‘Why are we called East Indian when we are from Gujarat?”
Upon discovering that the state my ancestors are from is actually located on the west coast of India, I asked my dad this question as a school-aged child.
My recollection of his exact words is fuzzy but I internalized the phrase, “Columbus took a few wrong turns.”
Today, decades later, I decided to look up the historical reasoning behind it all. What I found was less ‘reasoning’ and more just an expansion on the blunders of European explorers and colonizing powers.
My research was kick-started by a question someone asked me on Twitter about the difference between the terms East Indian and South Asian. I knew that the latter was a more recent category and more accurate, but I didn’t know how to articulate this.
I came across a handy reference on encyclopedia.com that went into detail of what was considered the East Indies (and how it broke down into the British East Indies, the Dutch East Indies and the Spanish East Indies), and how pretty much everyone Columbus stumbled upon was called an Indian.
To differentiate, markers like East, West and horribly, Red, were created.
As a child, ‘East Indian’ was a mystery to me. I spent my early childhood in Victoria where I went to school with and was in contact with many First Nations children. I heard them being called ‘Indians’ and I, at age six, couldn’t wrap my head around it.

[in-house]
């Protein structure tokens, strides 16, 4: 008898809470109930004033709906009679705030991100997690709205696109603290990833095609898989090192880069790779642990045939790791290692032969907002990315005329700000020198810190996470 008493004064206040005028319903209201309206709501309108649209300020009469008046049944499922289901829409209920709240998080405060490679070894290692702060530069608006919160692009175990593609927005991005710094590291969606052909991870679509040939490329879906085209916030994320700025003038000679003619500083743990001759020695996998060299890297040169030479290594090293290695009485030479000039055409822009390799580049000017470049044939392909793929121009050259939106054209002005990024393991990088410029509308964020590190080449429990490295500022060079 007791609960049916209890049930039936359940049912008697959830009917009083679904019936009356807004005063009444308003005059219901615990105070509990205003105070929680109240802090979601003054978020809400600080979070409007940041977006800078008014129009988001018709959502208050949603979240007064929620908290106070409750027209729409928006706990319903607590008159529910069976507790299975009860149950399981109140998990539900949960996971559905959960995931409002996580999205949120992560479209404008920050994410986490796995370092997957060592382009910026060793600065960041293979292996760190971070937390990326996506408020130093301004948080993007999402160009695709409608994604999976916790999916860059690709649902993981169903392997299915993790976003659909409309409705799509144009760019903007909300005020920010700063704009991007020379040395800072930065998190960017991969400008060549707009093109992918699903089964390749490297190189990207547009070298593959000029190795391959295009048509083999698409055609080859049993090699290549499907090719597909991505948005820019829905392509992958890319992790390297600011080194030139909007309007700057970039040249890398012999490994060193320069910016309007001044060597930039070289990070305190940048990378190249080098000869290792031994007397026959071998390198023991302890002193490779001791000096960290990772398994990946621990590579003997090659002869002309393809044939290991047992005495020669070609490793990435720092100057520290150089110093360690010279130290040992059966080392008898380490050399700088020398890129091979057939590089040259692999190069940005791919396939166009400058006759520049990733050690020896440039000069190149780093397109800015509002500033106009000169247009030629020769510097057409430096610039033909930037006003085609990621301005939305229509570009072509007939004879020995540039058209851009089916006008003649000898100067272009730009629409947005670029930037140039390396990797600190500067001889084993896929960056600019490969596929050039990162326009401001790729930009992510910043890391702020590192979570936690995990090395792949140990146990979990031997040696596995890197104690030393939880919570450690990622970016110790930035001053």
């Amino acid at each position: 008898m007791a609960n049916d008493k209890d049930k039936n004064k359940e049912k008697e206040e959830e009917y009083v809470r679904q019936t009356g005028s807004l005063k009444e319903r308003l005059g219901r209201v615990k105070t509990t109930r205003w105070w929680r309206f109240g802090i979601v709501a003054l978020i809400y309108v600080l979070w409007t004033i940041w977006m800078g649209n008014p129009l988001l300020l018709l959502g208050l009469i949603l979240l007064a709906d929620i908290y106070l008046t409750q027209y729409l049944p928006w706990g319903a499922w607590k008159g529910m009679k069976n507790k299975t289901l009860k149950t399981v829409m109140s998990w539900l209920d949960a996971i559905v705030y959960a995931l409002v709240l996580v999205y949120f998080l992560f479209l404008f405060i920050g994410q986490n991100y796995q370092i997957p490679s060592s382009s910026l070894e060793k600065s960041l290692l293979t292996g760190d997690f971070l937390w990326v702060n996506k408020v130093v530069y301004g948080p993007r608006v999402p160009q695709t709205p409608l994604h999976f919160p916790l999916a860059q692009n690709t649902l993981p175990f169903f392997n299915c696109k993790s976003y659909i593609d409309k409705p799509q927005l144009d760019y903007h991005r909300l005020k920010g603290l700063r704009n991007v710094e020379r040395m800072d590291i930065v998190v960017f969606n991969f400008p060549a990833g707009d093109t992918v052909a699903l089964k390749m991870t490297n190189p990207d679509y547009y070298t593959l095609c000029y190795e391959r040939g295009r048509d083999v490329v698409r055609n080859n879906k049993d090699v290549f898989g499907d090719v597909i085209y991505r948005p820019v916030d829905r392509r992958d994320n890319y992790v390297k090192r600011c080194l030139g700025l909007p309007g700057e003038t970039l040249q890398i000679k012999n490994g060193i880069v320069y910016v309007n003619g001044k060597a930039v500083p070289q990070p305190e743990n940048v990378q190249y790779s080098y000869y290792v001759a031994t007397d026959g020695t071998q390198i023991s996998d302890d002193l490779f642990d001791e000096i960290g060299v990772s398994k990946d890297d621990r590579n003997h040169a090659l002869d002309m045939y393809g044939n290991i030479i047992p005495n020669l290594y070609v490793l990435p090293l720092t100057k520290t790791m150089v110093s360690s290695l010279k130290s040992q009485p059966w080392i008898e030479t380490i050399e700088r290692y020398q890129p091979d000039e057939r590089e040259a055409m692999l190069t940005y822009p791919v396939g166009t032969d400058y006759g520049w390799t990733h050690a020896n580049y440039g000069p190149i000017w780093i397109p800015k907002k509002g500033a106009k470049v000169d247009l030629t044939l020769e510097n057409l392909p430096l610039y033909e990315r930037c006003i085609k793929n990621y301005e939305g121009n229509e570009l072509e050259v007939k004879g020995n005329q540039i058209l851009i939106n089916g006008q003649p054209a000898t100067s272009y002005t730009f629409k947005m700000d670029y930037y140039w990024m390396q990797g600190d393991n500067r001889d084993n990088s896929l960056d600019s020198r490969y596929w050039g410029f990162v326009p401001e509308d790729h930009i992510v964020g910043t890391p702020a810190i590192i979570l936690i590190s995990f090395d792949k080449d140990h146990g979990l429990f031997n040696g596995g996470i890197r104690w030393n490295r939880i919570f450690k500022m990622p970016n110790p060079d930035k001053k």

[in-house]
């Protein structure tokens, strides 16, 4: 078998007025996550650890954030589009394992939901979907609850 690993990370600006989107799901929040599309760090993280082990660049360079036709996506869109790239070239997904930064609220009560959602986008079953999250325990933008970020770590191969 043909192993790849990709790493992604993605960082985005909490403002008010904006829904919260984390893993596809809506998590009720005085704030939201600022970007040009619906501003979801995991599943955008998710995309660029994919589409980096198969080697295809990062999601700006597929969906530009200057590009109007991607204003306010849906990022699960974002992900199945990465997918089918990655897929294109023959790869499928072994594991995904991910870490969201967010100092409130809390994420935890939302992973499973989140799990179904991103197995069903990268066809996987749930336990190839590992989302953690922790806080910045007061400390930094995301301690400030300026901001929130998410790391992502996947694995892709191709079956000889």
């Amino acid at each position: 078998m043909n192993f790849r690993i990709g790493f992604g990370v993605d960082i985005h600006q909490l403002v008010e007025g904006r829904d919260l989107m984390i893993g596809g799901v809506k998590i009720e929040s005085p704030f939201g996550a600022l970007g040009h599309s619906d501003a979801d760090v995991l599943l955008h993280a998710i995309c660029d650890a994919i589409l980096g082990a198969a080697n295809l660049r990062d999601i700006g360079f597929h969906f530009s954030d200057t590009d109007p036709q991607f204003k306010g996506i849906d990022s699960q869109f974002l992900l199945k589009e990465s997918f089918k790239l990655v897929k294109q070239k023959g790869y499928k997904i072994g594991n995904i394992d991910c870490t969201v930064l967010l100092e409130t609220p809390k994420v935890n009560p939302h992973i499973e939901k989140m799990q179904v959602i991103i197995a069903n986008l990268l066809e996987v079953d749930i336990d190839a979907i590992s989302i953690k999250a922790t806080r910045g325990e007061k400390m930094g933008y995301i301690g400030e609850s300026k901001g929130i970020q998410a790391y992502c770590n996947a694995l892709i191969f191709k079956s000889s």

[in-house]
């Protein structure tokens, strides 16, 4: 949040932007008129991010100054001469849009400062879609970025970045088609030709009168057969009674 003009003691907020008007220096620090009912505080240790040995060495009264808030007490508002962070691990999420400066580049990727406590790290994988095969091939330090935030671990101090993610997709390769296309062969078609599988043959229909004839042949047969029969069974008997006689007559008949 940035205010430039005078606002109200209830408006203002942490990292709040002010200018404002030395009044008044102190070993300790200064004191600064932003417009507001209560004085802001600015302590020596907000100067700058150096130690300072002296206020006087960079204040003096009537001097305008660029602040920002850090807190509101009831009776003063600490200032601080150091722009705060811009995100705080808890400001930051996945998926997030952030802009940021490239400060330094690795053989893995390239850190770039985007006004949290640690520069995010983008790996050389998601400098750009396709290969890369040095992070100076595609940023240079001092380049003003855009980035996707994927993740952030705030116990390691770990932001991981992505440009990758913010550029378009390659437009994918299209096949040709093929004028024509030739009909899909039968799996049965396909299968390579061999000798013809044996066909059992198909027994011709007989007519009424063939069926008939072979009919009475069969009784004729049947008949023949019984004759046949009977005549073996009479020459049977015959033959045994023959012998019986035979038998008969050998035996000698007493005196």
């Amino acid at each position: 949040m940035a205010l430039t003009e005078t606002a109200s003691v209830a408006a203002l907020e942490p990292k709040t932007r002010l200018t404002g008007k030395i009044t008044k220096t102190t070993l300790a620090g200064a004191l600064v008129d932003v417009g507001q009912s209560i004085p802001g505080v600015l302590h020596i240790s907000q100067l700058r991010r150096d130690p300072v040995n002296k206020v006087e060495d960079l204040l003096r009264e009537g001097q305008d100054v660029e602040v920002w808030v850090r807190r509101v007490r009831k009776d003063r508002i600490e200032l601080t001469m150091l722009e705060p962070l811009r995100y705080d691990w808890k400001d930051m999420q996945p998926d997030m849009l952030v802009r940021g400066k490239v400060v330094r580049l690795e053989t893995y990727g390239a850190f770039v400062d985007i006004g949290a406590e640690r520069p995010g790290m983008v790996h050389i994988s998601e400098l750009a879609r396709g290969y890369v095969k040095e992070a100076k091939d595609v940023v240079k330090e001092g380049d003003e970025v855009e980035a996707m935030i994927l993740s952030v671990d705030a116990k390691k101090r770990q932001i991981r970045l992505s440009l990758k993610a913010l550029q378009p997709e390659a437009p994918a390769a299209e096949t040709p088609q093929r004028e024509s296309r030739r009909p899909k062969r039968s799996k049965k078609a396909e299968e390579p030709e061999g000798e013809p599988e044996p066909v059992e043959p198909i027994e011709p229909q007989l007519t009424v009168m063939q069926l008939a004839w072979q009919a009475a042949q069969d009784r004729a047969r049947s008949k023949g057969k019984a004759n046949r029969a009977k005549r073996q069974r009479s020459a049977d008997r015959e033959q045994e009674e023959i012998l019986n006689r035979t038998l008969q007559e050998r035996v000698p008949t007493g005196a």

I knew that we weren’t the ‘same’ Indian, but that didn’t clear things up for me at all.
In my later schooling years on the mainland, when there was a shift from Native/Red Indian to First Nations or Indigenous, the world started to make a little more sense to me.
Then I befriended someone whose family was from Trinidad & Tobago. They were West Indian. But not Indian. And the picture blurred a little more.
I think I’ve sorted it out with some research and, as painful as it was to keep it all straight, encyclopedia.com came through for me. Things are way more in focus now.
As an adult, I referred to myself as East Indian until Indo-Canadian came along, and now I’ve switched to the term South Asian. The latest moniker refers to all the countries in the Indian subcontinent which include Pakistan, India, Bangladesh, Nepal, Sri Lanka, Bhutan and Maldives.
Yes! I found my ancestral country in that list.
While we can’t do anything about the fact that for centuries people were misnamed at the whim of foreign powers, we can certainly try to understand the history and then make an effort to use more accurate terms.
I know this can get confusing and maybe even frustrating. Nobody wants to offend anybody else by categorizing them incorrectly.
A couple of things will solve that, if you really need to use a category:
1. Ask someone if and how they identify with a particular term; and
2. If someone miscategorizes you, just think of it as an opportunity to build bridges without making it personal.
After all, if I had to look up my own history, I’m going to go easy on anyone else who is still learning.
Columnist Taslim Jaffer writes monthly on multicultural connections.